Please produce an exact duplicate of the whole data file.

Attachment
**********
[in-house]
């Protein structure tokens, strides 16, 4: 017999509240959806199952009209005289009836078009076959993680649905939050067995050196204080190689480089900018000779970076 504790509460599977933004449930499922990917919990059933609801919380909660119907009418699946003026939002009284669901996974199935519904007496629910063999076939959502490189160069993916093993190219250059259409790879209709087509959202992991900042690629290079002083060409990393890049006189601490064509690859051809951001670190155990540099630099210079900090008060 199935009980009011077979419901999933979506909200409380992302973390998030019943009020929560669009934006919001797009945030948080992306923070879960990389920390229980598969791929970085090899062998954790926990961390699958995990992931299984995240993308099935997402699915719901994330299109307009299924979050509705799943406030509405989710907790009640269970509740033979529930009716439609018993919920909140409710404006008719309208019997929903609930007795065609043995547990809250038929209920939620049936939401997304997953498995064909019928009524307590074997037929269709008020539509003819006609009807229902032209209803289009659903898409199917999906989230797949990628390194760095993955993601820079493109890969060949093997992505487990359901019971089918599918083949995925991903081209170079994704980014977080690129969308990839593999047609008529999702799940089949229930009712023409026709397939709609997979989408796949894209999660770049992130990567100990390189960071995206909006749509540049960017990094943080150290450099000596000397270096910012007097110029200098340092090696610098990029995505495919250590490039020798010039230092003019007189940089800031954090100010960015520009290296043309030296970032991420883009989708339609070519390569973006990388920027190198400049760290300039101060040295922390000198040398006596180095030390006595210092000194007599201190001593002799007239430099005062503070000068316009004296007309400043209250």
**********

[in-house]
């Protein structure tokens, strides 16, 4: 017999509240959806199952009209005289009836078009076959993680649905939050067995050196204080190689480089900018000779970076 504790509460599977933004449930499922990917919990059933609801919380909660119907009418699946003026939002009284669901996974199935519904007496629910063999076939959502490189160069993916093993190219250059259409790879209709087509959202992991900042690629290079002083060409990393890049006189601490064509690859051809951001670190155990540099630099210079900090008060 199935009980009011077979419901999933979506909200409380992302973390998030019943009020929560669009934006919001797009945030948080992306923070879960990389920390229980598969791929970085090899062998954790926990961390699958995990992931299984995240993308099935997402699915719901994330299109307009299924979050509705799943406030509405989710907790009640269970509740033979529930009716439609018993919920909140409710404006008719309208019997929903609930007795065609043995547990809250038929209920939620049936939401997304997953498995064909019928009524307590074997037929269709008020539509003819006609009807229902032209209803289009659903898409199917999906989230797949990628390194760095993955993601820079493109890969060949093997992505487990359901019971089918599918083949995925991903081209170079994704980014977080690129969308990839593999047609008529999702799940089949229930009712023409026709397939709609997979989408796949894209999660770049992130990567100990390189960071995206909006749509540049960017990094943080150290450099000596000397270096910012007097110029200098340092090696610098990029995505495919250590490039020798010039230092003019007189940089800031954090100010960015520009290296043309030296970032991420883009989708339609070519390569973006990388920027190198400049760290300039101060040295922390000198040398006596180095030390006595210092000194007599201190001593002799007239430099005062503070000068316009004296007309400043209250």